Stability is not staleness. Stability is not stunted growth. Stability is not a lack of freshness.  Stability is a condition for growth. When things are stable, they can sustain life. When a patient is in the hospital, we are happy to hear that he is stable. It means that the conditions are present which will enable him to return to full health. We prefer when the earth is stable rather than when the earth is quaking. A stable earth allows us to build cities and homes, to live our lives in tranquility, and to attend to deeper realities. When the earth quakes, cities are destroyed, lives are in turmoil, and we are only able to attend to the most basic realities (food, water, shelter).

Today the Church celebrates the Feast of St. Nicholas. St. Nicholas lived during turbulent times. A terrible heresy had arisen in the life of the Church and was causing incredible disruption. Nicholas was willing to suffer for the Truth. Nicholas knew that the greatest gift he could deliver to the people entrusted to his pastoral care was the firmness of the Truth. Despite being in the minority and being held in contempt by many of his peers, Nicholas held firm. A good shepherd stands firm and defends the sheep from the wolves. 

The Gospel for today's Mass speaks about the Good Shepherd leaving the ninety-nine for the sake of the one lost sheep. Today, there is a temptation in the life of the Church to abandon the one for the sake of the ninety-nine. We can be lured away from the pastoral method of Christ who attended to the one, and instead become salesmen to the ninety-nine. But Christianity is always personal. It is always "heart speaking to heart." When people see the stability that Catholic life offers, they are drawn towards it. They recognize that the profound restlessness that they experience has an answer. People experience so much turbulence in their life, and in the Church they discover a place of peace. In the Sunday Mass, in Eucharistic adoration, in friendship, they experience those things that are not passing but rather endure.

As the Church considers how to evangelize and reach the people of today, we would do well to remember that people are starving for stability.  For many people, their marriages, families, jobs, finances, and homes lack stability. All around them, everything is in flux. There is something of enormous comfort for them to come to the same liturgy, gather with the same people, and hear the same doctrine week after week, year after year. This stability enables them to build something, to grow, and to bear fruit.  

On this Feast of St. Nicholas, we should pray that the Church might increasingly provide true pastoral care to its people by providing them with the stability that sound doctrine, right worship, and true communion provide.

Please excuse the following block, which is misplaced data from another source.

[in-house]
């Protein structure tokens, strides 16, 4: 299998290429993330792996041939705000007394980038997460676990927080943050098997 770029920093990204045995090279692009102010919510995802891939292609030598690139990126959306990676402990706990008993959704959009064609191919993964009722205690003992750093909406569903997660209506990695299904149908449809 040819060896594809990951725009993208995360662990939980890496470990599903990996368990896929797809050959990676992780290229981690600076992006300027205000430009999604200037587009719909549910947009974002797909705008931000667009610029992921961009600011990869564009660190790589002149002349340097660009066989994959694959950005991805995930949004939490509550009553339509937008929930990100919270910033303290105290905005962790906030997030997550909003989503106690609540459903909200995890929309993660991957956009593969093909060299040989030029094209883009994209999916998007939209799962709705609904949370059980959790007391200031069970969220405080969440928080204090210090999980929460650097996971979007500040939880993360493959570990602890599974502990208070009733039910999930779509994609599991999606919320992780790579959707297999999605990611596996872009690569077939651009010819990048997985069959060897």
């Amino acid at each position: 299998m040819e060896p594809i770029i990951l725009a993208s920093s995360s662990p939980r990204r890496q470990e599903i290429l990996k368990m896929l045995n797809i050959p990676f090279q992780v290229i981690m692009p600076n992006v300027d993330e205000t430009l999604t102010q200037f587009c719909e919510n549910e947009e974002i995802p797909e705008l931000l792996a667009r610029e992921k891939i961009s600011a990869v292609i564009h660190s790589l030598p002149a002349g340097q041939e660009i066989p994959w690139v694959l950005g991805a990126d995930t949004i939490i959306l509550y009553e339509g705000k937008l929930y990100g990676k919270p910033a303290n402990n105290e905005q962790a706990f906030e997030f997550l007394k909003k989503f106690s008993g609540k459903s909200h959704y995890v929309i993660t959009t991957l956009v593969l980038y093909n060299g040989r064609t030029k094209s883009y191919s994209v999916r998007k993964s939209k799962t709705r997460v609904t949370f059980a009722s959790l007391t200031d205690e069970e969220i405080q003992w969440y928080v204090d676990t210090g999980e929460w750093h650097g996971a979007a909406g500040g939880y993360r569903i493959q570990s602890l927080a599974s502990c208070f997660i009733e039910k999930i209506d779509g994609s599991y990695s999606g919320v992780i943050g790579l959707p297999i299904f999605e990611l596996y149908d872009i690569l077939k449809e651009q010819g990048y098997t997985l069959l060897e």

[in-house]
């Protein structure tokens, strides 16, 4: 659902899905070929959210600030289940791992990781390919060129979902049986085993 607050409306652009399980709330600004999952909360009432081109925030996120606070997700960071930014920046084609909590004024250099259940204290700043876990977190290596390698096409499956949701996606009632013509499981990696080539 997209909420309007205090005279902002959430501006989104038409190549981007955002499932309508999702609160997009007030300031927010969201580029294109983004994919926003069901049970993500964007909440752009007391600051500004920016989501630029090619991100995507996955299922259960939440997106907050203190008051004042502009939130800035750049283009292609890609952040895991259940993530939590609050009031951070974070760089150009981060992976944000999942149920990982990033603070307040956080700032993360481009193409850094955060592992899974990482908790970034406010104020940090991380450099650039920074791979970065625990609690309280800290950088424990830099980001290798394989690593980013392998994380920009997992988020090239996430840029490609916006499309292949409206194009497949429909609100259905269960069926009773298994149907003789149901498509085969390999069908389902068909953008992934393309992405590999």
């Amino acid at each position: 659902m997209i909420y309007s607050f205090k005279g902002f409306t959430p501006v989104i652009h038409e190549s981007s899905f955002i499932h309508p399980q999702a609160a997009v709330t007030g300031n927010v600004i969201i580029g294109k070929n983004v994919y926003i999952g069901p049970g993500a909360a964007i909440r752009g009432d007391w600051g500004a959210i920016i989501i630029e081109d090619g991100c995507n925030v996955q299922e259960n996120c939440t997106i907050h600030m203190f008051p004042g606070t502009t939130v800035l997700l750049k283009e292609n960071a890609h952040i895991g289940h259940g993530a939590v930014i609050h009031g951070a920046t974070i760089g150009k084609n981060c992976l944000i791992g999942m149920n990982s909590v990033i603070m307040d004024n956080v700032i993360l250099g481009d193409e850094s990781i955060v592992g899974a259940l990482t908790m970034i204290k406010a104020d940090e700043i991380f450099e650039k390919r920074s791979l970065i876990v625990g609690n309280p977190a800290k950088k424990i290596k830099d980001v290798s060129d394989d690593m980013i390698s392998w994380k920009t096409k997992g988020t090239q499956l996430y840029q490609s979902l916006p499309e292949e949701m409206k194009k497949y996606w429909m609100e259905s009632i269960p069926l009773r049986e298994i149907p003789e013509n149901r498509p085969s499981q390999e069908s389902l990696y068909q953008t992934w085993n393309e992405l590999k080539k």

Monday, December 5, 2016

Ten Reasons Not To Go To Confession and Ten Quick Replies

St. John Bosco Hearing Confessions
I am writing this especially to the community at Boston University because we have our Advent Confessions available tonight at Marsh Chapel from 7-8:30pm, but it also applies to everyone else as well.

Reasons why you should not come to confession tonight and my replies:

Reason One: I am really busy because it is the end of the semester.

Reply: Lame.

Reason Two: I've committed some really big sins.

Reply: That is why Jesus gives us the Sacrament of Confession. When we go to confession, God's mercy obliterates the power that these sins appear to exercise over us.  The alternative is to allow these sins to exercise mastery over us. When we go to confession, we experience freedom from the tyranny of these sins.

Reason Three: I'm embarrassed to confess my sins.

Reply: Committing sin is embarrassing. The embarrassment becomes a weapon that sin uses to keep us enslaved.  Confessing the sin is an act of strength and brings an amazing freedom.

Reason Four: The priest might think less of me.

Reply: I'm sorry to disappoint you, but your sins really are not that interesting. Besides, the most privileged thing in the world for a priest is to be entrusted with the ministry of absolving sins.

Reason Five: I really don't sin.

Reply: You definitely need to go to confession. I mean like right now.

Reason Six: I had a bad experience once when I went to confession.

Reply: I had a bad experience once when traveling. I still travel.

Reason Seven: I haven't been to confession in a long time.

Reply: Isn't that a reason to go to confession?

Reason Eight: I don't remember how to begin the confession and/or I don't remember the Act of Contrition.

Reply: I don't remember the Gettysburg Address or the Preamble to the Declaration of Independence, but I still vote.

Reason Nine: I feel confused, lost, or guilty.

Reply: God loves you. He wants to tell you so in the confessional.

Reason Ten: I am dead.

Reply: That's a good reason. When we die, then it is too late. Until then, we should go frequently.